Following up on our announcement at Webflow Conf that we’re working on a native localization solution, we wanted to provide an update on our progress and let you know about the latest action going on behind the scenes.
First things first: we’re excited to announce that we're on track to deliver our first release of Localization to all customers this fall.
Localization is a product with a ton of depth so there’s been a lot to research, build, and test. On the whole everything is progressing as planned and we couldn’t be more excited about what we’re building or more eager to get it into your hands.
Our product team has been working closely with customers and partners throughout development — and today we’re going to share a bit more detail about why we’re investing in localization to begin with, the specific problems we’re solving, and what to expect from our launch.
Why we’re building native localization
The main reason why we’re working on localization is simple enough: customers want to tailor their digital experiences for customers in different regions. But beyond that, we also know that solving this problem will be something that benefits all of our customers, regardless of size, and will dramatically expand the impact our customers can make with the websites they build with Webflow. In today's day and age business is borderless, and the need to adapt your website and “meet your visitors where they’re at” is more important than ever.
Our native solution solves this problem by letting customers work directly in the Designer with their translated content, previewing and understanding exactly how the site will look before going live — just as they’ve come to know and love when building in Webflow.
Wait — is “localization” the same as “multi-language?”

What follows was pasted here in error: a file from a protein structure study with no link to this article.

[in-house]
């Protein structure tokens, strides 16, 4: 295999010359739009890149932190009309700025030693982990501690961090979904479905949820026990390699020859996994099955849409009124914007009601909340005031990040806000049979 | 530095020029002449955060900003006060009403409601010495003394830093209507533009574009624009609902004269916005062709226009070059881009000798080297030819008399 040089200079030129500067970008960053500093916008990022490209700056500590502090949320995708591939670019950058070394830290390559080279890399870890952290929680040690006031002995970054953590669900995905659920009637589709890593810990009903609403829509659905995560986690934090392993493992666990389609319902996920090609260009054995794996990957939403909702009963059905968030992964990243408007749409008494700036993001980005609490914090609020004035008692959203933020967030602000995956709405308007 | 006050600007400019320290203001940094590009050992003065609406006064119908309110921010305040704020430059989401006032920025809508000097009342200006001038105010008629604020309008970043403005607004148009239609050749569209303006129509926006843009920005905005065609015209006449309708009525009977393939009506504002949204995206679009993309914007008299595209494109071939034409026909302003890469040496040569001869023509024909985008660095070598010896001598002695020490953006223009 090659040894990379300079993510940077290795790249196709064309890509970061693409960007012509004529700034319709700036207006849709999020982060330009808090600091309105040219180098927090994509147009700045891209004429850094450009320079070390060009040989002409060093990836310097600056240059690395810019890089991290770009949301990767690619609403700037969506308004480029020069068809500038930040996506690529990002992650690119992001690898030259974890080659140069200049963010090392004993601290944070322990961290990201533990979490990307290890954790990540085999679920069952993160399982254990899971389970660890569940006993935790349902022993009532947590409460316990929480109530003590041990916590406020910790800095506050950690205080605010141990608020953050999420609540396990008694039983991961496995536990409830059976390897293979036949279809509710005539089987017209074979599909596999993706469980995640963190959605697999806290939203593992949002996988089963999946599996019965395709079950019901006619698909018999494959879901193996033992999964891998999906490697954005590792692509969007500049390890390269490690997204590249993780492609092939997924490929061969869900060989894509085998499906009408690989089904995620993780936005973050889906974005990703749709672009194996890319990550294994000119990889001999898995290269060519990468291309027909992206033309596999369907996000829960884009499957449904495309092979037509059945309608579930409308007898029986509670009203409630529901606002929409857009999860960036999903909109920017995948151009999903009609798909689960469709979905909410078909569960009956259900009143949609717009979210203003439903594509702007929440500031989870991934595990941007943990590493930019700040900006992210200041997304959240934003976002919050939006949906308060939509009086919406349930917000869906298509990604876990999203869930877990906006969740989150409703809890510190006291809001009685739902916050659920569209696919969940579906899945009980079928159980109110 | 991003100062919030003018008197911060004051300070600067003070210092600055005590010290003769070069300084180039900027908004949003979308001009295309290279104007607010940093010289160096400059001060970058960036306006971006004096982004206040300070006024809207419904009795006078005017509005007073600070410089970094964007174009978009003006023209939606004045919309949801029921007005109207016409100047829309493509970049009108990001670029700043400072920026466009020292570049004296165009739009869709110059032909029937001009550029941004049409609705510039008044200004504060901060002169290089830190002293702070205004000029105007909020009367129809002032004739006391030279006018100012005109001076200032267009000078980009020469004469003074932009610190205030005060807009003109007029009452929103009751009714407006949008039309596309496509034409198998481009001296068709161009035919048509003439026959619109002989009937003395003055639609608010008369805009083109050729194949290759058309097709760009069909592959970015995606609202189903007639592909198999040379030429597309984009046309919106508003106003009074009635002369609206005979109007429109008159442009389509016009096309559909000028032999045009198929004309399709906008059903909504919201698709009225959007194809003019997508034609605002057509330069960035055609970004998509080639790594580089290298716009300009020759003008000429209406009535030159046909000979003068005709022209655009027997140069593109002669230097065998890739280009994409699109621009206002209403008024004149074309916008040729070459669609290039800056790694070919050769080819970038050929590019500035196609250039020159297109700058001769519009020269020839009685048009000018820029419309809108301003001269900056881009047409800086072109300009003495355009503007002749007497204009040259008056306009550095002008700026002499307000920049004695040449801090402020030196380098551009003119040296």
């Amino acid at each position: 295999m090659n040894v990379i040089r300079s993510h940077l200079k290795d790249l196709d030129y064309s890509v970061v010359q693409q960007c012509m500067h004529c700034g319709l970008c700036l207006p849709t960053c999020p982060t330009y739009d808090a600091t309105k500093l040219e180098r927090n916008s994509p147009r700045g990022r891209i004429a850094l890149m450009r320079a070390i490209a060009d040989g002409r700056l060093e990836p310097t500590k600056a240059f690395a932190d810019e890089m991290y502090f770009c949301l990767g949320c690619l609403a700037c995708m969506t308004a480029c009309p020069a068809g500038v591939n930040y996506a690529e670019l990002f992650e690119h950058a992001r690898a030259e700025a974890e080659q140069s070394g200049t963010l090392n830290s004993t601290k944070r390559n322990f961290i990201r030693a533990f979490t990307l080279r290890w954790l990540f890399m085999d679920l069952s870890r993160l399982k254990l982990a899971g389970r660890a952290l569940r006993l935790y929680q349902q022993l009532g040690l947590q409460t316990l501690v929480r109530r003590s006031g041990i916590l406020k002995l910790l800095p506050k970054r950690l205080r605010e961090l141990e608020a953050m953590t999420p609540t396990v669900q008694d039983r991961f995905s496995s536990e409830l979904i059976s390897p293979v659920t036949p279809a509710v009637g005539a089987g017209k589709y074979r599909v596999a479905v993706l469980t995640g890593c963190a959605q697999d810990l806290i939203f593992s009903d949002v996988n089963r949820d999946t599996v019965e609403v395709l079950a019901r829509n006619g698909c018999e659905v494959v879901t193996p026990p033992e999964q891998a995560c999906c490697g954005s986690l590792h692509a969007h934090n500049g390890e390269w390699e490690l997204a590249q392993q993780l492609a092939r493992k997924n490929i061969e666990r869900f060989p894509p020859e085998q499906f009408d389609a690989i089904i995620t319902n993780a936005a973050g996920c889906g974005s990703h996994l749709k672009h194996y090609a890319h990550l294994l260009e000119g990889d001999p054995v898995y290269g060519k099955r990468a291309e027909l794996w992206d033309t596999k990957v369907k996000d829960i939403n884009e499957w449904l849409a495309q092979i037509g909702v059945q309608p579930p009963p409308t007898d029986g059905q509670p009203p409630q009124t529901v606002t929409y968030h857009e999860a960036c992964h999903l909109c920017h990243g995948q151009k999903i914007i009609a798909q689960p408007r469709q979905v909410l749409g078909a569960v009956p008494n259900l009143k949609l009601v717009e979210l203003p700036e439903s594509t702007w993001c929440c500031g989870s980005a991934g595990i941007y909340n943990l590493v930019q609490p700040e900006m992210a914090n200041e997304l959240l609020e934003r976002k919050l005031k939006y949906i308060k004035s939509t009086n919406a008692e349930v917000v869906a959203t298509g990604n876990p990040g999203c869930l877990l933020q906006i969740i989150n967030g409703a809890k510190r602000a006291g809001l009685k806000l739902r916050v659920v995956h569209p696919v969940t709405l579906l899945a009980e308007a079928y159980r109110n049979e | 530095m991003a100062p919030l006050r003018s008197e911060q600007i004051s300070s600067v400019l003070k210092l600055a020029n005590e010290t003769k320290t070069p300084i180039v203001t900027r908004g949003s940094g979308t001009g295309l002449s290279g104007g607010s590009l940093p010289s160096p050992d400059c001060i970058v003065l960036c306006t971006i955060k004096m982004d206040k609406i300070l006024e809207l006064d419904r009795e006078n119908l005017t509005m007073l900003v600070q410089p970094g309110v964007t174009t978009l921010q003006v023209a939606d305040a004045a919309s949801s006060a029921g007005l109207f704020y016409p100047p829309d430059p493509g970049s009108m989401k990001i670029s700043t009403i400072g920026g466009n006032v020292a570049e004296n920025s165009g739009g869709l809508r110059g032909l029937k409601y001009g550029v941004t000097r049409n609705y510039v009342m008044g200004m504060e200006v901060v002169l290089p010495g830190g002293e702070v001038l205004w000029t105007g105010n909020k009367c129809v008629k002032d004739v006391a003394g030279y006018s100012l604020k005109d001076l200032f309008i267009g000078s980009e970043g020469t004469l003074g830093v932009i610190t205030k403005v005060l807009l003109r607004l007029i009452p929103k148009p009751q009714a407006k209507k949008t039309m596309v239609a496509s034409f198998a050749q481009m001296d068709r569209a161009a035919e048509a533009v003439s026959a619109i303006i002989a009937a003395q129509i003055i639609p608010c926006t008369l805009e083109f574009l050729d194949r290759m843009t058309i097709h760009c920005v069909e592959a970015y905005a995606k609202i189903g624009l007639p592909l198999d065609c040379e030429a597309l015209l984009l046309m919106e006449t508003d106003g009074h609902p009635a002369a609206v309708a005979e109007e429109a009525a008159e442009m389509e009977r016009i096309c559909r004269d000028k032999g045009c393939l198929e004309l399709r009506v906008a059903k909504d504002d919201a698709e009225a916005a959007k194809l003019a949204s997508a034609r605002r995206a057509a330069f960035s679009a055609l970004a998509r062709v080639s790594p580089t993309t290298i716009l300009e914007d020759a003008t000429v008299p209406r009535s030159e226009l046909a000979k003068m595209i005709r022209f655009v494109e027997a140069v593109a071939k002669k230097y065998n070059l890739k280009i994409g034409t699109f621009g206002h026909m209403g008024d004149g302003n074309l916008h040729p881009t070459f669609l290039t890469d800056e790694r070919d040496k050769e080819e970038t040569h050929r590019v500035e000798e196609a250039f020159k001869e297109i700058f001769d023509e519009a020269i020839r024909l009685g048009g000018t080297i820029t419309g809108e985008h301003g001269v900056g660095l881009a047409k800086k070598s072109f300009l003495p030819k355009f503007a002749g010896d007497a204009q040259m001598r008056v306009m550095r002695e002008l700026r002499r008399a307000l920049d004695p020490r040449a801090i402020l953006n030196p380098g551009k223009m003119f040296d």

You might have noticed that last fall we called this project “multi-language” but in this update we’re referring to it as “localization,” which begs the question: are these the same thing?
The answer? Yes and no. The reality is that “multi-language” is only one part of “localizing” your website for global audiences. Our research underscored that customers want to do more than simply translate their website text. They also want to personalize their whole website experience for the different regions they serve — from images and what content is displayed and even down to the styles and layout.
With all this in mind, we renamed our efforts on this front to more accurately reflect the full scope of what we’re building, which we’ll dig into below in more detail.
A closer look at what we’re building
At a high level, we’re working on a native (yet extensible) localization product that provides an end-to-end solution for customizing your website for visitors across multiple languages. Localization has three main pillars, which we’ll look at in more detail in their own sections below:
- Designing & building. Working with your localized content in the Designer, adjusting designs and content to work for all of your locales.
- Content & translation. Translating the content of your site for all your locales or connecting to third-party specialized translation management systems.
- Publishing & delivery. Controlling how your localized content is published and delivered to visitors on your website.
Designing & building
Arguably the most important part of this whole experience is how the design and building experience with your translated content will work inside the Designer. This is where our localization product truly shines, and where you get to unlock the true power of Webflow when building localized websites.
When it comes to building and designing with localized content in Webflow, here’s what to you can expect to be able to do for each locale at launch:
- Preview and switch between locales in the Designer. As you build and add locales, you’ll be able to preview how your site looks for each — ensuring you know what your site will look like before you publish.
- Localize content. As you switch between locales, you’ll be able to translate static page and CMS content directly (in addition to the other options outlined in the next section).
- Customize images and alt text. You’ll also be able to customize images per locale (e.g. swap in a picture of the Eiffel Tower for the Empire State Building) and the alt text to ensure a localized experience across what users both read and see.
- Customize element visibility. Beyond customizing text and images, you can also hide and show certain elements per locale if you want to feature or promote different content on a page based on the visitor’s region.